TACLOBAN, Philippines – The Philippine government today defended its efforts to deliver assistance to victims of Typhoon Haiyan, many of whom have received little or no assistance since the monster storm struck one week ago.
“In a situation like this, nothing is fast enough,” Interior Secretary Mar Roxas said in Tacloban, most of which was destroyed by the storm one week ago. “The need is massive, the need is immediate, and you can’t reach everyone.”
Government officials have given different death tolls, both actual and estimated, as a result of the storm. Given the scale of the disaster, and infrastructure and communications problems, this is not unusual.
The spokesman for the country’s civil defense agency, Maj. Reynaldo Balido, confirmed early today that the figure had risen to 2,360, hours after the United Nations issued conflicting reports on how many people had died. On the ground in Tacloban, authorities handed out a situation report stating that 3,422 people had been killed on Samar and Leyte islands, the two most affected areas.
Some officials estimate that the final toll, when the missing are declared dead and remote regions reached, will be more than 10,000.
At least 600,000 people have been displaced.
Authorities are struggling to meet their immediate needs.
The pace of the aid effort has picked up over the last 24 hours, according to reporters who have been in the region for several days. Foreign governments are dispatching food, water, medical supplies and trained staff to the region. Trucks and generators are also arriving.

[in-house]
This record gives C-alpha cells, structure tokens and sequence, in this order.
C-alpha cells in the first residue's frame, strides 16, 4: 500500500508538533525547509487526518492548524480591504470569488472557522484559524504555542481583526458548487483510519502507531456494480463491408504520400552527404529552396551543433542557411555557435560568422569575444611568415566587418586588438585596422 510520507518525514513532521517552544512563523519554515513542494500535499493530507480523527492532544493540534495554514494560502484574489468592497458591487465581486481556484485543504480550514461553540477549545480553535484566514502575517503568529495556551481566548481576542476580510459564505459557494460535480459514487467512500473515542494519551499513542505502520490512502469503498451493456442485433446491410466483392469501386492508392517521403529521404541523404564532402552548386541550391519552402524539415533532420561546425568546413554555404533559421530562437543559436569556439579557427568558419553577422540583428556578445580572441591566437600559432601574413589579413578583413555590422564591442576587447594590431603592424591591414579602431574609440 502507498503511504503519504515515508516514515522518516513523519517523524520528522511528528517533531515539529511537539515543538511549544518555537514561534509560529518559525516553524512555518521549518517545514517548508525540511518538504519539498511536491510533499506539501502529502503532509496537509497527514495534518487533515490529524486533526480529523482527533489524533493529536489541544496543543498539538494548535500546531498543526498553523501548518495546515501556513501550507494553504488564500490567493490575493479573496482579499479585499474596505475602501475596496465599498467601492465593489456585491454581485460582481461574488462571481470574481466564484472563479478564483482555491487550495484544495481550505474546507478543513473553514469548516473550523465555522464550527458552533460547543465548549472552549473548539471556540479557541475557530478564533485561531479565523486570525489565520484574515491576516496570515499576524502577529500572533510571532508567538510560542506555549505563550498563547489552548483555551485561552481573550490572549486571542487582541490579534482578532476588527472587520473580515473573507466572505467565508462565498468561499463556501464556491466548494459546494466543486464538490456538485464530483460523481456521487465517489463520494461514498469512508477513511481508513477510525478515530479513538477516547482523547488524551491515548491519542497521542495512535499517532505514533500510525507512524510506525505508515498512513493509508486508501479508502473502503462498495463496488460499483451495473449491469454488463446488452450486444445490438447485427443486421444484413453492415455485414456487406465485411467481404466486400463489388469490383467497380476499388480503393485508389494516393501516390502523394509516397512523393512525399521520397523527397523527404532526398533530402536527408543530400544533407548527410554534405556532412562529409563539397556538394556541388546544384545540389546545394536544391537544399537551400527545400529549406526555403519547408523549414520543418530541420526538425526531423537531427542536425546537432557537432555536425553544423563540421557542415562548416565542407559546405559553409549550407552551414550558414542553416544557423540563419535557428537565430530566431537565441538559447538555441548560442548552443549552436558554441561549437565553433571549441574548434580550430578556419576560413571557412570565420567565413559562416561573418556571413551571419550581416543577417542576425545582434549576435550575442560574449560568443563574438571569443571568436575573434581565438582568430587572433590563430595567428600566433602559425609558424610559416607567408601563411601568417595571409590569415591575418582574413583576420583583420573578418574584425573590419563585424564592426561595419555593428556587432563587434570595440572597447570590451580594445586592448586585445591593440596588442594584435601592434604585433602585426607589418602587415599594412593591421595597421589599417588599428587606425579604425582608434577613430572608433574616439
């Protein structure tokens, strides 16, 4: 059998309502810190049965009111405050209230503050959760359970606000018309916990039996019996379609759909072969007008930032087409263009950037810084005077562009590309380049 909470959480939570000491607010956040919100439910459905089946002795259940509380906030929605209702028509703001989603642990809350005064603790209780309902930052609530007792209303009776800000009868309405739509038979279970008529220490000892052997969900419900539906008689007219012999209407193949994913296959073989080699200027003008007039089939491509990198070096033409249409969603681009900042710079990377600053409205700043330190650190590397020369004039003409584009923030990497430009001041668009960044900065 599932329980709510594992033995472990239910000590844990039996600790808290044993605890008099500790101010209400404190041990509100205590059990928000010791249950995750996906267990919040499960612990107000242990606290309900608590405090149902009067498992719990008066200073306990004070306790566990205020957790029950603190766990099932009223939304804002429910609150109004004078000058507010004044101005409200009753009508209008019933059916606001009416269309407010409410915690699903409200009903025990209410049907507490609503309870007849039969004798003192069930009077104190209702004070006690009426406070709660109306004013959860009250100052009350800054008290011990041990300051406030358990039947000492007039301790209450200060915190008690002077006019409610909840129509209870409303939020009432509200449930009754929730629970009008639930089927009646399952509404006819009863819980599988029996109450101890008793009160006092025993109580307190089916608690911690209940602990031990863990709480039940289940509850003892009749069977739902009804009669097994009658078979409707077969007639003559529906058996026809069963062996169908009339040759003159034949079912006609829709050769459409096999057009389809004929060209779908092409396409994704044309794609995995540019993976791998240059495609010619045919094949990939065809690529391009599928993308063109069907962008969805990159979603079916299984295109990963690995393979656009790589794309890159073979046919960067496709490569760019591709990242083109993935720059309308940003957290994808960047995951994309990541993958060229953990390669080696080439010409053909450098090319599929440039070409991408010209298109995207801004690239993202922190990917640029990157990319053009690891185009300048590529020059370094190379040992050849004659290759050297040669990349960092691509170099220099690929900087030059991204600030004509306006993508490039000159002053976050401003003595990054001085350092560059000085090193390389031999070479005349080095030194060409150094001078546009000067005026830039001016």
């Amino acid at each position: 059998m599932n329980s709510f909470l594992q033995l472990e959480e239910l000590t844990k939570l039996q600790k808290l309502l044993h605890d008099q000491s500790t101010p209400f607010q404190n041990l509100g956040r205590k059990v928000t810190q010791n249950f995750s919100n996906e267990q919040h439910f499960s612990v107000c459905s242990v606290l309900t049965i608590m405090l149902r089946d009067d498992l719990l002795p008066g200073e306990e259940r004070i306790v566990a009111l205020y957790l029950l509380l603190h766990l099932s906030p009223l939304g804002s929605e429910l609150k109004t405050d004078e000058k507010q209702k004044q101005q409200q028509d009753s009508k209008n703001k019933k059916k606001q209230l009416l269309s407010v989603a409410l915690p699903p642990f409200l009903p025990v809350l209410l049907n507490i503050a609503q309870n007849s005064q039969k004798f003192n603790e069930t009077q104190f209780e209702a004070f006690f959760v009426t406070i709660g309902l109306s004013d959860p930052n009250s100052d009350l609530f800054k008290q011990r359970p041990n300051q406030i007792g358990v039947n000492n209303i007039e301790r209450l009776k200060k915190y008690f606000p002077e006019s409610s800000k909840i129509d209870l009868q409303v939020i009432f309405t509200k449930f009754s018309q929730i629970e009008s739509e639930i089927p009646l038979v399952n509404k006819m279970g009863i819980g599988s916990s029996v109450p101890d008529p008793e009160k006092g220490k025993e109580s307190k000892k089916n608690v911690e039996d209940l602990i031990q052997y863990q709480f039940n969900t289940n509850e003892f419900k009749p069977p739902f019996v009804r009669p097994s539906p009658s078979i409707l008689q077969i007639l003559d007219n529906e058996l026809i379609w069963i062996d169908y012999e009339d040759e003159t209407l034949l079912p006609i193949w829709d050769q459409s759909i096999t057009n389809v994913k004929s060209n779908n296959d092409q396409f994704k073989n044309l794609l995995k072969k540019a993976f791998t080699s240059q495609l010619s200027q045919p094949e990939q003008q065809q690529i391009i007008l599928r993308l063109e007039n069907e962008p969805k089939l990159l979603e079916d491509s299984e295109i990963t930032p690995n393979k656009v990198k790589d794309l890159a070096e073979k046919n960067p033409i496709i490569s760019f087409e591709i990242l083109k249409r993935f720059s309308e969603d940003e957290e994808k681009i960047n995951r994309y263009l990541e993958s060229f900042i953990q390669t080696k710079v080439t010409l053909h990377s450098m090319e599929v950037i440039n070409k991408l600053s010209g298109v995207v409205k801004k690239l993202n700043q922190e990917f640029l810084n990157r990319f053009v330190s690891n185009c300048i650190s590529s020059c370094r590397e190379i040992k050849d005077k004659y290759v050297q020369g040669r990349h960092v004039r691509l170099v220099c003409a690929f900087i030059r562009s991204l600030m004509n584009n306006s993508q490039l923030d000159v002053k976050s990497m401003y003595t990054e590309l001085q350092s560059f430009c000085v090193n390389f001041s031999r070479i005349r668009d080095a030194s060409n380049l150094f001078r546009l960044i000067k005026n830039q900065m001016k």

Defense Secretary Voltaire Gazmin told the Associated Press that armed forces have set up communications lines and C-130 transport planes are conducting regular flights to Tacloban, the capital of Leyte.
“The biggest challenge is to be able to reach out to all the areas and overwhelm them with food and water. There are just a few more areas in Leyte and Samar that have not been reached and our hope is that we will reach all these areas today, 100 percent,” he said.
In Tacloban city, the big challenge is the restoration of power, where many electric posts are down. But it may take some time because of the debris, he said.
A U.S. aircraft carrier, the USS George Washington, is moored off the coast, preparing for a major relief mission. The fleet of helicopters on board is expected to drop food and water to the worst affected areas. The aircraft carrier will set up a position off the coast of Samar Island to assess the damage and provide medical and water supplies, the 7th Fleet said in a statement.
The carrier and its strike group together bring 21 helicopters to the area, which can help reach the most inaccessible parts of the disaster zone.